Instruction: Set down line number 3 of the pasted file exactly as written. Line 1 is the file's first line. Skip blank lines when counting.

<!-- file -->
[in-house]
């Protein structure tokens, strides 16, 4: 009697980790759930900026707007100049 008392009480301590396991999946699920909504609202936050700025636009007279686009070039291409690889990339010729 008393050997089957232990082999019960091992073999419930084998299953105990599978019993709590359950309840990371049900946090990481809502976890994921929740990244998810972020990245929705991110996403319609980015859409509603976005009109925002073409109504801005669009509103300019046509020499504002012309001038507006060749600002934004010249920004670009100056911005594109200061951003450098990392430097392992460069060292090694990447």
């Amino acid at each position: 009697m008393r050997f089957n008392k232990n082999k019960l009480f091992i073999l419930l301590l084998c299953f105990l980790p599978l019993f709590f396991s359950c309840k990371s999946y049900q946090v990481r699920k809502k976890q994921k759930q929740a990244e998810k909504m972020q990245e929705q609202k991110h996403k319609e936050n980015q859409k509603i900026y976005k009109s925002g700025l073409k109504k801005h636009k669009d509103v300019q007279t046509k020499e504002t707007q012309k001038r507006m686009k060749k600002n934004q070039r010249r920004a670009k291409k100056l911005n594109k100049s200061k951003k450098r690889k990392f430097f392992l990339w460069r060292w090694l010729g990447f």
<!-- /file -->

């Amino acid at each position: 009697m008393r050997f089957n008392k232990n082999k019960l009480f091992i073999l419930l301590l084998c299953f105990l980790p599978l019993f709590f396991s359950c309840k990371s999946y049900q946090v990481r699920k809502k976890q994921k759930q929740a990244e998810k909504m972020q990245e929705q609202k991110h996403k319609e936050n980015q859409k509603i900026y976005k009109s925002g700025l073409k109504k801005h636009k669009d509103v300019q007279t046509k020499e504002t707007q012309k001038r507006m686009k060749k600002n934004q070039r010249r920004a670009k291409k100056l911005n594109k100049s200061k951003k450098r690889k990392f430097f392992l990339w460069r060292w090694l010729g990447f």